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Suicide Awareness & Prevention

Suicide is amongst one of the hardest mental health topics to be discussed as stigma often influences the lack of conversations and safe spaces that ensure safety. Suicide ideation is part of the human experience and can be experienced on a spectrum of passive thoughts to active thoughts. Having a stressful day and “wishing you could disappear” can be considered as a passive suicidal thought; its the wishing to be removed from the current state with no plans or intention to actively act on those thoughts. Active thoughts of suicide can involve higher risks of safety where a plan and intention to act on that plan can lead to the attempt of suicide.

It is important for us to be aware of how to identify and support/respond to the experiences of suicide ideation within ourself, loved ones and those around us to help create more understanding and awareness on how we can help prevent death by suicide.

Identifying signs of suicide and how to reach out for support can serve as a means to saving someone’s life.

How to identify signs of suicide:

  • Withdrawing from loved ones or previously enjoyed activities
  • Talking about wanting to die or to kill oneself
  • Talking about feeling hopeless or having no reason to live
  • Feeling trapped on in unbearable pain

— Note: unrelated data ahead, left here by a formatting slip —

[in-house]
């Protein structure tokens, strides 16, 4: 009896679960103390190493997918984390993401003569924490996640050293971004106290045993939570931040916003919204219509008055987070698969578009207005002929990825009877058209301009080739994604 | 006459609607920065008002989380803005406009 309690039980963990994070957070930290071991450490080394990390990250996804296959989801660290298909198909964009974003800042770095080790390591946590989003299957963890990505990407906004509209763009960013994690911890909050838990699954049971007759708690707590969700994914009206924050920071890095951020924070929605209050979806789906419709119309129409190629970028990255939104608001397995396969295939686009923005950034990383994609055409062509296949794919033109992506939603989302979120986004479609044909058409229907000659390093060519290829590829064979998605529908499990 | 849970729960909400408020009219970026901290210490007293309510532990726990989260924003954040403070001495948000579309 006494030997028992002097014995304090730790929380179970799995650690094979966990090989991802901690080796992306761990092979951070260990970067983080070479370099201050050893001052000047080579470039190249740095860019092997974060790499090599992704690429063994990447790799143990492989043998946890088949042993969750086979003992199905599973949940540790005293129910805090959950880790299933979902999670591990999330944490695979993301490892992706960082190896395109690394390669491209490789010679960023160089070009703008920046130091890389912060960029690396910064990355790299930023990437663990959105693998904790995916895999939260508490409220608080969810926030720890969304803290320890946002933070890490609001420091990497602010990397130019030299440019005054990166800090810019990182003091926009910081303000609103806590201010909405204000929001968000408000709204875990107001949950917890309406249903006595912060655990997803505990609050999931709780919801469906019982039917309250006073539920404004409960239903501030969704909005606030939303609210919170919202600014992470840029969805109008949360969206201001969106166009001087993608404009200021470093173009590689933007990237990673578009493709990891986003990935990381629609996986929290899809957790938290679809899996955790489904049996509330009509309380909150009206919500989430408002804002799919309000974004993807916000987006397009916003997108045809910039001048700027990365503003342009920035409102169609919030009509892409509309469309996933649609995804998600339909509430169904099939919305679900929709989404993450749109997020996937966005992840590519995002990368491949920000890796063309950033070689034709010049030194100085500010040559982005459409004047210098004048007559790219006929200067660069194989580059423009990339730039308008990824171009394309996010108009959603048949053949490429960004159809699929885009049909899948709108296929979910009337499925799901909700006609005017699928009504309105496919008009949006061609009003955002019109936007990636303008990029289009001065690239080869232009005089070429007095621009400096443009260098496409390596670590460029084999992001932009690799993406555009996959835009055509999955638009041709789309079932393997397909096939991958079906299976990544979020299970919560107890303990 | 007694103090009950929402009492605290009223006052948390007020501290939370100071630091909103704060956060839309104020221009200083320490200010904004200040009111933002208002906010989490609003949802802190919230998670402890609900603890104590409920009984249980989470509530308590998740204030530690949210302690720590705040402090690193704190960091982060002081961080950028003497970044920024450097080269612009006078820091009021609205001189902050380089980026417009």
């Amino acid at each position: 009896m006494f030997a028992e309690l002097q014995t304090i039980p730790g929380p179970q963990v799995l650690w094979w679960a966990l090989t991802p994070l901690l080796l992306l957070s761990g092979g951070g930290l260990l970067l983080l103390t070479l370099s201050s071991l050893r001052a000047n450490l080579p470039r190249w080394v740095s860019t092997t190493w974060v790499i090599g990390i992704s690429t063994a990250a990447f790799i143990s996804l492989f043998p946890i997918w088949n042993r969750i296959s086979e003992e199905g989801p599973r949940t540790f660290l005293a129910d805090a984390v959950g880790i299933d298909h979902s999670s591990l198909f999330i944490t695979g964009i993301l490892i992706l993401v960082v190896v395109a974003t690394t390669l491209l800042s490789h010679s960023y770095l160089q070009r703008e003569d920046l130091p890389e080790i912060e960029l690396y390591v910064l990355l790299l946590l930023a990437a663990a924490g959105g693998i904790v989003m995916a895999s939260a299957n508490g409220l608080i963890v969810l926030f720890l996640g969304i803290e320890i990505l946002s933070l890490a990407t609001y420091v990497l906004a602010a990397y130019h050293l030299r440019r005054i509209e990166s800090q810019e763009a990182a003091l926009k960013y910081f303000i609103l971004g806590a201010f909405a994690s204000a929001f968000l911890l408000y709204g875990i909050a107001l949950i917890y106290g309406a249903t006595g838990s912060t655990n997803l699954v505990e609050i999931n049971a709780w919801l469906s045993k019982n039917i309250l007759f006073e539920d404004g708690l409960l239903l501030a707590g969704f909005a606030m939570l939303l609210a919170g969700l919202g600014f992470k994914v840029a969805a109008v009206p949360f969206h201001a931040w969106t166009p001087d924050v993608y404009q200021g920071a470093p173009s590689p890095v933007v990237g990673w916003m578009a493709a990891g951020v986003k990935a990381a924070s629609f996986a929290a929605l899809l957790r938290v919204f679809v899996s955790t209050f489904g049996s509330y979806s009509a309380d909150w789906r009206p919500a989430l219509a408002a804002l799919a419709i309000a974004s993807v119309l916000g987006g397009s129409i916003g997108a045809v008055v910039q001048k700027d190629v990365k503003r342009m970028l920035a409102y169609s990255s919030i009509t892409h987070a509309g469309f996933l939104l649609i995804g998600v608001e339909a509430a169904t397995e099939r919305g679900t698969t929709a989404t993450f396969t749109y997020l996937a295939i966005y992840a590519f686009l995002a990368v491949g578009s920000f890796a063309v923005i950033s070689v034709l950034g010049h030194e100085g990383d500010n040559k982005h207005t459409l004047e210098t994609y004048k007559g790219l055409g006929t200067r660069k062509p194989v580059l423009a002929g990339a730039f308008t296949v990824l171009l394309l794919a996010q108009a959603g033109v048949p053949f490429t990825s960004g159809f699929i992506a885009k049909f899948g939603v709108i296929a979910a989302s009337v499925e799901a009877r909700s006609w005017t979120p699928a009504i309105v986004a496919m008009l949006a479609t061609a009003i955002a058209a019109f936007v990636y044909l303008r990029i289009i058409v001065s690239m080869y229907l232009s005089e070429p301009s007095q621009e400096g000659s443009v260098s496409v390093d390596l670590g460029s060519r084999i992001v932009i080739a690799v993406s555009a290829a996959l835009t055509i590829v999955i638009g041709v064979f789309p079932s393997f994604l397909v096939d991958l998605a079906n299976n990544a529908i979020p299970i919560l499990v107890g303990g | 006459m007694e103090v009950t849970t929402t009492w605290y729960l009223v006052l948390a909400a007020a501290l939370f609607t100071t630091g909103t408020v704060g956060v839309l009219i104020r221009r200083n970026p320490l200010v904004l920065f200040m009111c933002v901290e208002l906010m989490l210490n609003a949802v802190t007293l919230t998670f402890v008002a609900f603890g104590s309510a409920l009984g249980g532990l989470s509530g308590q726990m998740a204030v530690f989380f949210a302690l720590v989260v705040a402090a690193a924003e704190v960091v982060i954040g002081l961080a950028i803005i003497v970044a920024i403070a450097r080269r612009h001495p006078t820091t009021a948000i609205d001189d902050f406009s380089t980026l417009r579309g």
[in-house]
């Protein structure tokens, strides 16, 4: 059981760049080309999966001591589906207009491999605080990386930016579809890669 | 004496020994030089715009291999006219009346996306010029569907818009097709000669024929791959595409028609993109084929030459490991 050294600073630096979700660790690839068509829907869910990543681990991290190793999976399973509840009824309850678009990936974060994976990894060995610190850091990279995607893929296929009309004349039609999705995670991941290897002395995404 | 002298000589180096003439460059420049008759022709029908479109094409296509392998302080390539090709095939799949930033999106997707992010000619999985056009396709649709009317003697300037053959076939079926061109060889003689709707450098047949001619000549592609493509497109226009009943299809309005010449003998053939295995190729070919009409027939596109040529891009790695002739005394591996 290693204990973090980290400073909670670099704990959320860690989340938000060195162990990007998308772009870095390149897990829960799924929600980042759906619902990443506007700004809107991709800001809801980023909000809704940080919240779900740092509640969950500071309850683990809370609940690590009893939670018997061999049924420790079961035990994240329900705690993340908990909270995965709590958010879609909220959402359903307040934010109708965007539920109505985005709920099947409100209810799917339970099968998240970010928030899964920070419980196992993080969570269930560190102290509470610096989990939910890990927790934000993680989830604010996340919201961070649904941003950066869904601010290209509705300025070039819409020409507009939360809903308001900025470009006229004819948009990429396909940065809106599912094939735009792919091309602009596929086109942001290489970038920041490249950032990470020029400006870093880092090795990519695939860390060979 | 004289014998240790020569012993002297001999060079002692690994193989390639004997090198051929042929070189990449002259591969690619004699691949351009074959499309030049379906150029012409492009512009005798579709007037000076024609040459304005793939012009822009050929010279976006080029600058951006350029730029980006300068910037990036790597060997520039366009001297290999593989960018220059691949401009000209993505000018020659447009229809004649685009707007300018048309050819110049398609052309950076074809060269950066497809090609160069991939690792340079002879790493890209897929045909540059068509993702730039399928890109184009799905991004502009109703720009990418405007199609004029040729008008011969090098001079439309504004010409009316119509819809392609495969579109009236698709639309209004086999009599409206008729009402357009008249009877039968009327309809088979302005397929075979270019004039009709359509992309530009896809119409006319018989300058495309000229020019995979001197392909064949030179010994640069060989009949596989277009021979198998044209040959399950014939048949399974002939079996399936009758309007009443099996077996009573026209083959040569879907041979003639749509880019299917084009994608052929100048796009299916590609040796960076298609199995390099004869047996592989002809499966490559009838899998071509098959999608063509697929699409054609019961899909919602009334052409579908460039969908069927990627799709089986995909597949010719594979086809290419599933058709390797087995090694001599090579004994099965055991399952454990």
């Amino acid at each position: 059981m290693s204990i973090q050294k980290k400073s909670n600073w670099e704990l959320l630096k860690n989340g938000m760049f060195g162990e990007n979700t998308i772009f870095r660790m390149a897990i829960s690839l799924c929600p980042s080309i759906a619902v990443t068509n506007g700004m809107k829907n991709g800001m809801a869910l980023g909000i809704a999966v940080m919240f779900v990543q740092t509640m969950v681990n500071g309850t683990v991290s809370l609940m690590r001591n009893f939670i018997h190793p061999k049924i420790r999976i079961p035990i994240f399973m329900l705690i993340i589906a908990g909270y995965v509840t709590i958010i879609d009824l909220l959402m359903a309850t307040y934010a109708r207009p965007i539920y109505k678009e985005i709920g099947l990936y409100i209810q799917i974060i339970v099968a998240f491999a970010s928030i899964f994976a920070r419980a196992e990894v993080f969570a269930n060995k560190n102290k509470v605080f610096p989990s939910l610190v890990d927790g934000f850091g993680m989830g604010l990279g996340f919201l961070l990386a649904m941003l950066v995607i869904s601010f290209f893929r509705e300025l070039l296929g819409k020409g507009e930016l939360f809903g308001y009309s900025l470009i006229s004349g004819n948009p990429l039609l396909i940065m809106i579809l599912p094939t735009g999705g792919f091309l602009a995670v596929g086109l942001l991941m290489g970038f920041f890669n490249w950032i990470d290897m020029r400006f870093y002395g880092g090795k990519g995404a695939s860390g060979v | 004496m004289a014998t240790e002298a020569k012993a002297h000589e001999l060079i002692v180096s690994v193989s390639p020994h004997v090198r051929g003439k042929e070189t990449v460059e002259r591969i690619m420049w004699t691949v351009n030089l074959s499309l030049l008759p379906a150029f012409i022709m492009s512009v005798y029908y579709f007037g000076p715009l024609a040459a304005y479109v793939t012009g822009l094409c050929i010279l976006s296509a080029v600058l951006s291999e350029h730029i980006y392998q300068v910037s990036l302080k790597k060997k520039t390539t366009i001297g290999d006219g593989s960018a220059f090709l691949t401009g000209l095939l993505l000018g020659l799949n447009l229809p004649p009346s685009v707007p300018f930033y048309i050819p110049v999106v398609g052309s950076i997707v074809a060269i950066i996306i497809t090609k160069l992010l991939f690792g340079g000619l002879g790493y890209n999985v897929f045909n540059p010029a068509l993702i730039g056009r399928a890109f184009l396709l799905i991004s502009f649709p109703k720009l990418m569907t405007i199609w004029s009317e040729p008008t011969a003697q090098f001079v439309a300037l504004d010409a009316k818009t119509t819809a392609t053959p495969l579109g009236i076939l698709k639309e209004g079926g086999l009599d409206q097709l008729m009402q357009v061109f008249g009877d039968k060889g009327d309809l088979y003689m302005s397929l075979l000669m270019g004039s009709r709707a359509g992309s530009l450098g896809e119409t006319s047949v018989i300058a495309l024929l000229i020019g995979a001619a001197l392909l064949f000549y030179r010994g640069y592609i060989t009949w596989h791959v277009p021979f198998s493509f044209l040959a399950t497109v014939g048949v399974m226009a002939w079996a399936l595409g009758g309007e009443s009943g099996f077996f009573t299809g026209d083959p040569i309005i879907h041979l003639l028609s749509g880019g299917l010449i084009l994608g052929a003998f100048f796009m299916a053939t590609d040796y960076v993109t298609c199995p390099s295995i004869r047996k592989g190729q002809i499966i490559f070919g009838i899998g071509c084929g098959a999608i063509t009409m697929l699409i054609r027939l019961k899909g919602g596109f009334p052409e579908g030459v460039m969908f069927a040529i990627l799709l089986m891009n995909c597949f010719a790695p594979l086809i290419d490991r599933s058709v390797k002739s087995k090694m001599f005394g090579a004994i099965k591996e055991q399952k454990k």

• Increased use of alcohol or drugs
  • Increased depression, anxiety or agitation
  • Sleeping too much or too little
  • Displaying extreme mood swings
  • Experiencing a traumatic or triggering event such as sexual assault, a loss of a loved one or job
  • The giving away of one’s possessions
  • Talk of hopelessness

How to reach out for support:

If you are experiencing suicidal thoughts please know that you are not alone and that things can get better.

No matter what you are going through, know that there is help.

  • Contacting a suicide helpline
  • Connecting with a psychotherapist in your local community
  • Contacting and informing your family physician
  • Alerting friends and/or family that you are having a hard time and are worried for your safety

Suicide Prevention Phone Lines:

If you or someone you know is experiencing suicidal thoughts, connecting with a mental health professional can help. We are here to support you!

You can book an appointment or free consultation with a therapist using the buttons below!

References:

Written by: Liza AL-Nakash, HBSC, Neuroscience Specialist

Edited by: Monique Lucas, M.A., RP, Clinical Supervisor, Individual, Couple and Family Therapist

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